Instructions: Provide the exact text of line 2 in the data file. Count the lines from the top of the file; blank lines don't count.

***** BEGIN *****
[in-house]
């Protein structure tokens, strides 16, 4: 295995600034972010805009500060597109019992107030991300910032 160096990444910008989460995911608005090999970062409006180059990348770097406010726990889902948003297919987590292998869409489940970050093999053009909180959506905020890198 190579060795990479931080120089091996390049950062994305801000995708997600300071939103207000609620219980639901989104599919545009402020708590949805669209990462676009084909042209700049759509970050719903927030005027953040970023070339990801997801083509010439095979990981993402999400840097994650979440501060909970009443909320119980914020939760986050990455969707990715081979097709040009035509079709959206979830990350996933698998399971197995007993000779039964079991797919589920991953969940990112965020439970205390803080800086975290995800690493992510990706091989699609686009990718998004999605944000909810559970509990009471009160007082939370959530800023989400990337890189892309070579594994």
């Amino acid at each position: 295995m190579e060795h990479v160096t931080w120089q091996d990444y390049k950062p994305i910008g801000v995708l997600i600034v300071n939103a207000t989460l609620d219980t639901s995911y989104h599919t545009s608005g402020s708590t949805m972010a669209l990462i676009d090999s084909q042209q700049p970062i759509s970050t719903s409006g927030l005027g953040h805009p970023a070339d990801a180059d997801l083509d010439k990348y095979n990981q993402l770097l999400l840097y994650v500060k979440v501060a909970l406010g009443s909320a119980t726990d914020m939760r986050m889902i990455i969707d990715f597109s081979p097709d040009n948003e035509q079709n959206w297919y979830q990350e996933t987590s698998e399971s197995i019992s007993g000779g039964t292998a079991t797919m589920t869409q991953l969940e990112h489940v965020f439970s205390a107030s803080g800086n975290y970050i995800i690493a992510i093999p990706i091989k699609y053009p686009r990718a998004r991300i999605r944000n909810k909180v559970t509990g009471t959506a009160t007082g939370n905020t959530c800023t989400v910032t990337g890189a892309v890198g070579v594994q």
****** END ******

């Protein structure tokens, strides 16, 4: 295995600034972010805009500060597109019992107030991300910032 160096990444910008989460995911608005090999970062409006180059990348770097406010726990889902948003297919987590292998869409489940970050093999053009909180959506905020890198 190579060795990479931080120089091996390049950062994305801000995708997600300071939103207000609620219980639901989104599919545009402020708590949805669209990462676009084909042209700049759509970050719903927030005027953040970023070339990801997801083509010439095979990981993402999400840097994650979440501060909970009443909320119980914020939760986050990455969707990715081979097709040009035509079709959206979830990350996933698998399971197995007993000779039964079991797919589920991953969940990112965020439970205390803080800086975290995800690493992510990706091989699609686009990718998004999605944000909810559970509990009471009160007082939370959530800023989400990337890189892309070579594994």